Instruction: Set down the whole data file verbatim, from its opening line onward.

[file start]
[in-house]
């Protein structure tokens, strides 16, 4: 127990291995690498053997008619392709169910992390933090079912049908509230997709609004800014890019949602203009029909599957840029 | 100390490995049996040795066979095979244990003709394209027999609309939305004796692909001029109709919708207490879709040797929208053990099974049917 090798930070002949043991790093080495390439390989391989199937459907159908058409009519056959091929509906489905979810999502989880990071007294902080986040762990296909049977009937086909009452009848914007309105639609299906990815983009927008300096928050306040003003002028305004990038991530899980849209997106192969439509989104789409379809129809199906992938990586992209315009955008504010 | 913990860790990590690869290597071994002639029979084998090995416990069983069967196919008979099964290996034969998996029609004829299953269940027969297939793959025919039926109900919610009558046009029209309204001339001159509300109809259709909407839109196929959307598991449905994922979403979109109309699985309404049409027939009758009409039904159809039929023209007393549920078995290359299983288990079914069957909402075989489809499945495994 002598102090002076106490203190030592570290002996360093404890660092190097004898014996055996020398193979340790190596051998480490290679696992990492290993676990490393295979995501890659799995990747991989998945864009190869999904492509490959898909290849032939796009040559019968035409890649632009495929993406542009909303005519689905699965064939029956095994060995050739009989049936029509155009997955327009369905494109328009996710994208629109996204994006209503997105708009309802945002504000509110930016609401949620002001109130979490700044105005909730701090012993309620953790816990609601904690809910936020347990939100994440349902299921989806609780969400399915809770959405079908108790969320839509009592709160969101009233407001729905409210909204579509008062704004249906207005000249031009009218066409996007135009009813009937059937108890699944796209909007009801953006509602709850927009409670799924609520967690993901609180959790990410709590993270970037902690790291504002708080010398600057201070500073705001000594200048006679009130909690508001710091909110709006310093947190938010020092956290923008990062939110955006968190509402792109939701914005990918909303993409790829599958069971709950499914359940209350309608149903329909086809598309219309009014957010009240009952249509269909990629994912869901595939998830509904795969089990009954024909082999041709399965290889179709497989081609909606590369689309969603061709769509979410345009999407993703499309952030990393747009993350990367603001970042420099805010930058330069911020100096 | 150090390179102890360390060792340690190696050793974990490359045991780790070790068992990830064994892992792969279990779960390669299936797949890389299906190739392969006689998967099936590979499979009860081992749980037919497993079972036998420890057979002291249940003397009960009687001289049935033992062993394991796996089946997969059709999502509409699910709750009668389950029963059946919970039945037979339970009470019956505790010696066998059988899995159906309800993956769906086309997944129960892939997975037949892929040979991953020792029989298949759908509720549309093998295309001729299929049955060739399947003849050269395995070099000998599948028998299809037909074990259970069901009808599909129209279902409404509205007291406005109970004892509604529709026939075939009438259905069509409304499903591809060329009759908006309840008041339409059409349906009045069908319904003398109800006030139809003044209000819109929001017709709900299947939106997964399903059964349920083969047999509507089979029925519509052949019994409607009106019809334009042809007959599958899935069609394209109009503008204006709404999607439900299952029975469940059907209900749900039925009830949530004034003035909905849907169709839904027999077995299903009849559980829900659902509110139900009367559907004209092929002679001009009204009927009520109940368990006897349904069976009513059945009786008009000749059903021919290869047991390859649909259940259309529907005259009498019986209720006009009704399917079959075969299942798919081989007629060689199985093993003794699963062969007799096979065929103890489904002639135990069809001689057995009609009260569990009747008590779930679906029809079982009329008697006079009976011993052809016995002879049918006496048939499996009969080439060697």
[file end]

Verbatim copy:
[in-house]
């Protein structure tokens, strides 16, 4: 127990291995690498053997008619392709169910992390933090079912049908509230997709609004800014890019949602203009029909599957840029 | 100390490995049996040795066979095979244990003709394209027999609309939305004796692909001029109709919708207490879709040797929208053990099974049917 090798930070002949043991790093080495390439390989391989199937459907159908058409009519056959091929509906489905979810999502989880990071007294902080986040762990296909049977009937086909009452009848914007309105639609299906990815983009927008300096928050306040003003002028305004990038991530899980849209997106192969439509989104789409379809129809199906992938990586992209315009955008504010 | 913990860790990590690869290597071994002639029979084998090995416990069983069967196919008979099964290996034969998996029609004829299953269940027969297939793959025919039926109900919610009558046009029209309204001339001159509300109809259709909407839109196929959307598991449905994922979403979109109309699985309404049409027939009758009409039904159809039929023209007393549920078995290359299983288990079914069957909402075989489809499945495994 002598102090002076106490203190030592570290002996360093404890660092190097004898014996055996020398193979340790190596051998480490290679696992990492290993676990490393295979995501890659799995990747991989998945864009190869999904492509490959898909290849032939796009040559019968035409890649632009495929993406542009909303005519689905699965064939029956095994060995050739009989049936029509155009997955327009369905494109328009996710994208629109996204994006209503997105708009309802945002504000509110930016609401949620002001109130979490700044105005909730701090012993309620953790816990609601904690809910936020347990939100994440349902299921989806609780969400399915809770959405079908108790969320839509009592709160969101009233407001729905409210909204579509008062704004249906207005000249031009009218066409996007135009009813009937059937108890699944796209909007009801953006509602709850927009409670799924609520967690993901609180959790990410709590993270970037902690790291504002708080010398600057201070500073705001000594200048006679009130909690508001710091909110709006310093947190938010020092956290923008990062939110955006968190509402792109939701914005990918909303993409790829599958069971709950499914359940209350309608149903329909086809598309219309009014957010009240009952249509269909990629994912869901595939998830509904795969089990009954024909082999041709399965290889179709497989081609909606590369689309969603061709769509979410345009999407993703499309952030990393747009993350990367603001970042420099805010930058330069911020100096 | 150090390179102890360390060792340690190696050793974990490359045991780790070790068992990830064994892992792969279990779960390669299936797949890389299906190739392969006689998967099936590979499979009860081992749980037919497993079972036998420890057979002291249940003397009960009687001289049935033992062993394991796996089946997969059709999502509409699910709750009668389950029963059946919970039945037979339970009470019956505790010696066998059988899995159906309800993956769906086309997944129960892939997975037949892929040979991953020792029989298949759908509720549309093998295309001729299929049955060739399947003849050269395995070099000998599948028998299809037909074990259970069901009808599909129209279902409404509205007291406005109970004892509604529709026939075939009438259905069509409304499903591809060329009759908006309840008041339409059409349906009045069908319904003398109800006030139809003044209000819109929001017709709900299947939106997964399903059964349920083969047999509507089979029925519509052949019994409607009106019809334009042809007959599958899935069609394209109009503008204006709404999607439900299952029975469940059907209900749900039925009830949530004034003035909905849907169709839904027999077995299903009849559980829900659902509110139900009367559907004209092929002679001009009204009927009520109940368990006897349904069976009513059945009786008009000749059903021919290869047991390859649909259940259309529907005259009498019986209720006009009704399917079959075969299942798919081989007629060689199985093993003794699963062969007799096979065929103890489904002639135990069809001689057995009609009260569990009747008590779930679906029809079982009329008697006079009976011993052809016995002879049918006496048939499996009969080439060697």